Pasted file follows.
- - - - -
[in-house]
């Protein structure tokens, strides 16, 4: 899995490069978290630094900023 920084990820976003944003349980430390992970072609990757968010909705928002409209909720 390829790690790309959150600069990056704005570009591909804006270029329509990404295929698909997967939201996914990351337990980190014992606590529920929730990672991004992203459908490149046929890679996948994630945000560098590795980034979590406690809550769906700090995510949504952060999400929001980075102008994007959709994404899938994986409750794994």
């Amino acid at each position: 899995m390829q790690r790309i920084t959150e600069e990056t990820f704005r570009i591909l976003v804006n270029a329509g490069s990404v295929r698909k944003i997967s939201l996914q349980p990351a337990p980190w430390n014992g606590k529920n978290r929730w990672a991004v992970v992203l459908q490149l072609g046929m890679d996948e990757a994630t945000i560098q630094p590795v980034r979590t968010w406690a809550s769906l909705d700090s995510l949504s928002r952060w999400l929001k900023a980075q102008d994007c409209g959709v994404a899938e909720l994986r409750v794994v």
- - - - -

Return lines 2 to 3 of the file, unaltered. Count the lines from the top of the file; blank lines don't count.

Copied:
């Protein structure tokens, strides 16, 4: 899995490069978290630094900023 920084990820976003944003349980430390992970072609990757968010909705928002409209909720 390829790690790309959150600069990056704005570009591909804006270029329509990404295929698909997967939201996914990351337990980190014992606590529920929730990672991004992203459908490149046929890679996948994630945000560098590795980034979590406690809550769906700090995510949504952060999400929001980075102008994007959709994404899938994986409750794994």
């Amino acid at each position: 899995m390829q790690r790309i920084t959150e600069e990056t990820f704005r570009i591909l976003v804006n270029a329509g490069s990404v295929r698909k944003i997967s939201l996914q349980p990351a337990p980190w430390n014992g606590k529920n978290r929730w990672a991004v992970v992203l459908q490149l072609g046929m890679d996948e990757a994630t945000i560098q630094p590795v980034r979590t968010w406690a809550s769906l909705d700090s995510l949504s928002r952060w999400l929001k900023a980075q102008d994007c409209g959709v994404a899938e909720l994986r409750v794994v």